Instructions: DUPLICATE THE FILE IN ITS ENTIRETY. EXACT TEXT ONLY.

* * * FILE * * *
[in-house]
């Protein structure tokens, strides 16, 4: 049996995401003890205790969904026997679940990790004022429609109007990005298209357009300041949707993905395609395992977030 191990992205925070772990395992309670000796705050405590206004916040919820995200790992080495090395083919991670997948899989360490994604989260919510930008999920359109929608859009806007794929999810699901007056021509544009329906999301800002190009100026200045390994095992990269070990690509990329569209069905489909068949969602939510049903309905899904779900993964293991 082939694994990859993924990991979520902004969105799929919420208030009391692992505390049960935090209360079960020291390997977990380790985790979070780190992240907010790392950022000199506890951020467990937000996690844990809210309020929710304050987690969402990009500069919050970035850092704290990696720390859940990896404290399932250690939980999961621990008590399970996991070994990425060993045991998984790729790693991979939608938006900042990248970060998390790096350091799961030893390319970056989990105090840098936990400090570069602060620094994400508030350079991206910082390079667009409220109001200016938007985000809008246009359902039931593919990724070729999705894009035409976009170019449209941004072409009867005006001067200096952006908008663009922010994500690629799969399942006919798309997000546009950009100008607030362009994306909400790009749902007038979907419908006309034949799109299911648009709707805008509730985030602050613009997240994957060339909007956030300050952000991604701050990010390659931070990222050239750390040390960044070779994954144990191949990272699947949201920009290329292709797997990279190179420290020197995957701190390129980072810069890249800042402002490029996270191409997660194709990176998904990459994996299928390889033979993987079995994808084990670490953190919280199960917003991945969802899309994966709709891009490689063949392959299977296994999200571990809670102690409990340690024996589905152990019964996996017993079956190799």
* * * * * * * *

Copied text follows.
[in-house]
């Protein structure tokens, strides 16, 4: 049996995401003890205790969904026997679940990790004022429609109007990005298209357009300041949707993905395609395992977030 191990992205925070772990395992309670000796705050405590206004916040919820995200790992080495090395083919991670997948899989360490994604989260919510930008999920359109929608859009806007794929999810699901007056021509544009329906999301800002190009100026200045390994095992990269070990690509990329569209069905489909068949969602939510049903309905899904779900993964293991 082939694994990859993924990991979520902004969105799929919420208030009391692992505390049960935090209360079960020291390997977990380790985790979070780190992240907010790392950022000199506890951020467990937000996690844990809210309020929710304050987690969402990009500069919050970035850092704290990696720390859940990896404290399932250690939980999961621990008590399970996991070994990425060993045991998984790729790693991979939608938006900042990248970060998390790096350091799961030893390319970056989990105090840098936990400090570069602060620094994400508030350079991206910082390079667009409220109001200016938007985000809008246009359902039931593919990724070729999705894009035409976009170019449209941004072409009867005006001067200096952006908008663009922010994500690629799969399942006919798309997000546009950009100008607030362009994306909400790009749902007038979907419908006309034949799109299911648009709707805008509730985030602050613009997240994957060339909007956030300050952000991604701050990010390659931070990222050239750390040390960044070779994954144990191949990272699947949201920009290329292709797997990279190179420290020197995957701190390129980072810069890249800042402002490029996270191409997660194709990176998904990459994996299928390889033979993987079995994808084990670490953190919280199960917003991945969802899309994966709709891009490689063949392959299977296994999200571990809670102690409990340690024996589905152990019964996996017993079956190799």